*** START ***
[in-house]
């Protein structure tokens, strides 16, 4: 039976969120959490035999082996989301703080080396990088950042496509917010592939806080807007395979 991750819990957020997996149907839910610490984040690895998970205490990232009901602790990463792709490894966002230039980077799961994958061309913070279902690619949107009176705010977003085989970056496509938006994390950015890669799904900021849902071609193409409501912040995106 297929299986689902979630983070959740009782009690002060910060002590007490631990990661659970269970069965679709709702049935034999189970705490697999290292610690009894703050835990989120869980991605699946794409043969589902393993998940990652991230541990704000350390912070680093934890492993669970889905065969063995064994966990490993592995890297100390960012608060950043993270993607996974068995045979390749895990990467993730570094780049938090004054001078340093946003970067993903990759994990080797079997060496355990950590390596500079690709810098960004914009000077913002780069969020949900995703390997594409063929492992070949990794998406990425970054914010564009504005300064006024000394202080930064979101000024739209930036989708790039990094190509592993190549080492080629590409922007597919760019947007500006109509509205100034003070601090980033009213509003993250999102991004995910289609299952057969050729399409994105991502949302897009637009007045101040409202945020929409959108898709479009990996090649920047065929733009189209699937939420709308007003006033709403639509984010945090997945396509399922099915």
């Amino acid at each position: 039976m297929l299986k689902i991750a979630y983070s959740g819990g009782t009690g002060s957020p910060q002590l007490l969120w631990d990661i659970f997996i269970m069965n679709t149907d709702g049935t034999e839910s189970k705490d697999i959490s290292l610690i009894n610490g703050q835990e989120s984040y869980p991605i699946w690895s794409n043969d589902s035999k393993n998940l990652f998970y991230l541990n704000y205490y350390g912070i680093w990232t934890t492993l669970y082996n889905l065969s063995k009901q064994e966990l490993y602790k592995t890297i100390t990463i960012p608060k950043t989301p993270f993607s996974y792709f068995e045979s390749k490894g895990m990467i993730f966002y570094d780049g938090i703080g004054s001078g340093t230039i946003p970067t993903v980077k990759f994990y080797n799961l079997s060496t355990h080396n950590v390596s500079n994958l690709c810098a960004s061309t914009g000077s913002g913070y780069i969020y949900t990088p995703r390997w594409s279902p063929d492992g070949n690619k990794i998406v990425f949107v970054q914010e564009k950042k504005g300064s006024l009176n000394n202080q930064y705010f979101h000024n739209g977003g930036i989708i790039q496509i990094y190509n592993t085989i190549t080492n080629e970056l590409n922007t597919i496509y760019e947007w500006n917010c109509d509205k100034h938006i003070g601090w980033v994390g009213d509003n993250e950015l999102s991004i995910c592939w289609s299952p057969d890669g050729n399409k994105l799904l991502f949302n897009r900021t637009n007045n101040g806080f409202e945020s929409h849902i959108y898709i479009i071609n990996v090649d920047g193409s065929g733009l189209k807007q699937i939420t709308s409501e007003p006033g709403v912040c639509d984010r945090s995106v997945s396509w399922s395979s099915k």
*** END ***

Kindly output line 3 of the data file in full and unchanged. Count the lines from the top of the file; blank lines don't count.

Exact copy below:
């Amino acid at each position: 039976m297929l299986k689902i991750a979630y983070s959740g819990g009782t009690g002060s957020p910060q002590l007490l969120w631990d990661i659970f997996i269970m069965n679709t149907d709702g049935t034999e839910s189970k705490d697999i959490s290292l610690i009894n610490g703050q835990e989120s984040y869980p991605i699946w690895s794409n043969d589902s035999k393993n998940l990652f998970y991230l541990n704000y205490y350390g912070i680093w990232t934890t492993l669970y082996n889905l065969s063995k009901q064994e966990l490993y602790k592995t890297i100390t990463i960012p608060k950043t989301p993270f993607s996974y792709f068995e045979s390749k490894g895990m990467i993730f966002y570094d780049g938090i703080g004054s001078g340093t230039i946003p970067t993903v980077k990759f994990y080797n799961l079997s060496t355990h080396n950590v390596s500079n994958l690709c810098a960004s061309t914009g000077s913002g913070y780069i969020y949900t990088p995703r390997w594409s279902p063929d492992g070949n690619k990794i998406v990425f949107v970054q914010e564009k950042k504005g300064s006024l009176n000394n202080q930064y705010f979101h000024n739209g977003g930036i989708i790039q496509i990094y190509n592993t085989i190549t080492n080629e970056l590409n922007t597919i496509y760019e947007w500006n917010c109509d509205k100034h938006i003070g601090w980033v994390g009213d509003n993250e950015l999102s991004i995910c592939w289609s299952p057969d890669g050729n399409k994105l799904l991502f949302n897009r900021t637009n007045n101040g806080f409202e945020s929409h849902i959108y898709i479009i071609n990996v090649d920047g193409s065929g733009l189209k807007q699937i939420t709308s409501e007003p006033g709403v912040c639509d984010r945090s995106v997945s396509w399922s395979s099915k």